The first book I get to review for the Tyndale Blog Network is Kathy Peel's The Busy Copule's Guide to Sharing the Work & the Joy. Tyndale House Publishers provided me a complimentary copy of the book to review.
In getting to do my first review, I had the choice of two items, this book or a DVD set on Christmas and helping the homeless. Both sounded interesting, and the latter is more directly related to my blog. However, when I saw the advertising line, "Are you married to your housekeeping opposite?" I knew this was the book I should get.
You see, my wife and I often comment how we are essentially housekeeping opposites: I like things a lot cleaner than she does. And it leads to a lot of fights. So I thought this would be a good opportunity to both do a review and better our relationship.
Content-wise, the book is solid. I may actually reference it in the future for therapy clients. I like how Peel emphasizes that we spend a lot of time on many compatibility issues in relationships, but ignore housekeeping, and yet that breaks up a lot of marriages. I would agree with that. It is often the little things that nag us and bring a couple farther apart. And it's the little things that bring people closer. So it is an important issue to address, and Peel does a nice job normalizing the struggles and looking for practical solutions. In many Christian traditions, we often say that if you find the right spouse and try hard enough, the relationship will just work. As one of my friends and I have discussed, it's rarely that simple, and this book does a nice job of addressing that.
Martial problems due to housekeeping differences or other things are not due to spiritual or relationship deficiencies.
I also like how Peel is not prescriptive in how tasks should be assigned. She actually asserts that chores should not be determined by tradition, but rather by time and talent. I think this is really important and emphasizes a more egalitarian perspective. The problem is when a certain chore does not really fall into anyone's time or talent (I don't think the toilet is high on anyone's list). But Peel is practical and even has a website with downloadable worksheets that can help a family determine what needs must be met and their priorities.
She also recommends couples sit down and address what their respective norms were growing up and trying to compromise to create a new norm. There's even a worksheet for that. This is a psychologically sound practice that is frequently used in other areas of a relationship, but I do not remember hearing this be applied to housekeeping very often. So major kudos to Peel.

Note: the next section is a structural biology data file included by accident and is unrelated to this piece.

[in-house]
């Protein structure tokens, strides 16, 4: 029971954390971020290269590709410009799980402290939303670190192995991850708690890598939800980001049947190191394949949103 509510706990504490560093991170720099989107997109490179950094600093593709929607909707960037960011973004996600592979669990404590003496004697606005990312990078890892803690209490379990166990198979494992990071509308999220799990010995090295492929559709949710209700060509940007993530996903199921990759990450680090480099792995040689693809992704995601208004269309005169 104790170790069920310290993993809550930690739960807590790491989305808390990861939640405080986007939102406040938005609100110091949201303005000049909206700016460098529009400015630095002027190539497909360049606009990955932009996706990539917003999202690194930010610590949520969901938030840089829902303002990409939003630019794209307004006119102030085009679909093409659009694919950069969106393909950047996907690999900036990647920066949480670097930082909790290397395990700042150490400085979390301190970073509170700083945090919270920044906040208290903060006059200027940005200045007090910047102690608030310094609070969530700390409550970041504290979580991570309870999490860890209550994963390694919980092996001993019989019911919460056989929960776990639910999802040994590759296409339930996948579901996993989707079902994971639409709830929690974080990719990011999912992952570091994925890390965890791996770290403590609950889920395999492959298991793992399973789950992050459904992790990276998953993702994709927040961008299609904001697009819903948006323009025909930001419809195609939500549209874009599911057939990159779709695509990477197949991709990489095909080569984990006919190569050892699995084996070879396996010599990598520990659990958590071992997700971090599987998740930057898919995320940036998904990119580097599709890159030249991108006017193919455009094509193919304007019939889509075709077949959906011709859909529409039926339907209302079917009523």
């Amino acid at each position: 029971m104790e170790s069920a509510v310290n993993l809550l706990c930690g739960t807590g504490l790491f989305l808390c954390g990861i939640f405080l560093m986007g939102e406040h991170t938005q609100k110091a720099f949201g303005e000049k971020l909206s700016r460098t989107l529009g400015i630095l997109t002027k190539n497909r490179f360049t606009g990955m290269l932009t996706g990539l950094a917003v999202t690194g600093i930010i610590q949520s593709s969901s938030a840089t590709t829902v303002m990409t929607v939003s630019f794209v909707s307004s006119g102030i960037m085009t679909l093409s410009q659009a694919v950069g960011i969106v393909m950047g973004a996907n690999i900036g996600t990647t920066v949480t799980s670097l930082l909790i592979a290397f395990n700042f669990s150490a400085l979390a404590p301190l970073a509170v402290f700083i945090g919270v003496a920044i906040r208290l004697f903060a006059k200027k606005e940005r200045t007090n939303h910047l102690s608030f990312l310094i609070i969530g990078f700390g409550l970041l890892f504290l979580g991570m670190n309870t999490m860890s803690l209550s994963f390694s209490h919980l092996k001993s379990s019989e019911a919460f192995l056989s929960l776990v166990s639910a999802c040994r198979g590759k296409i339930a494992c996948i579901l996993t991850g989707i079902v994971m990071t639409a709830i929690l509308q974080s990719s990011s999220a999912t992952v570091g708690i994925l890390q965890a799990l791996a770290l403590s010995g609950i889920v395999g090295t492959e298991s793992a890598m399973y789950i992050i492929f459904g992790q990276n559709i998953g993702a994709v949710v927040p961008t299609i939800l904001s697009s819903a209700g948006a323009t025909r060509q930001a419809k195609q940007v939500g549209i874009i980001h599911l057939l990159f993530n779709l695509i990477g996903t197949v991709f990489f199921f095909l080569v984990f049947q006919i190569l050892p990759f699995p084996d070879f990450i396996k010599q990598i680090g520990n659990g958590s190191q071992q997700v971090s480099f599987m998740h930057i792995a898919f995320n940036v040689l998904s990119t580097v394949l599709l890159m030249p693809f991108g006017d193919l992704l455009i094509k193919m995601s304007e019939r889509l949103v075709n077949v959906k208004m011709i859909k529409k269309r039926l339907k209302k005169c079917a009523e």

The use of technology through the website and even recommending iPhone apps that are applicable is excellent. Peel does a great job of being practical and making a lot of suggestions so that the reader that find what is most helpful.
Now to the negatives. The book is labelled "A Couple's Guide." The problem is the content is really not aimed at the couple, but rather the wife in a heterosexual relationship with kids. I did not realize this when I chose this book to review. Peel even says this book is meant to be a companion to The Busy Mom's Guide to a Happy, Organized Home. And then there's a subtitle on the book, stating "with advice for men from Bill Peel."
That just made me groan when I opened up the package with book and saw that. I thought, "Great, another book emphasizing and oriented toward gender traditionalism in which the woman is neat and the man is a slob." These kinds of comments alienate men who are the neat ones or even couples who do not yet have children. At the same time, the content is solid. The "advice" from Bill Peel is really not gender-specific. If they could have taken out the specific references to make it oriented to mothers, the book would probably have much larger marketability.
Perhaps the mother crowd is the biggest audience, but if I saw the book in the bookstore with the men advice line, I probably would not purchase it. Yet the book would help. I have not gotten to practice the suggestions yet (I want my wife to read it, too, although she doesn't know it yet :) ), but I think they are solid, useful ideas.
If you are married to your housekeeping opposite, this book is very useful. If you're in a gender traditional marriage and have kids, it'll be great. Otherwise, you'll have to overlook a few words (really not a big deal) and just have faith there are other couples like you out there.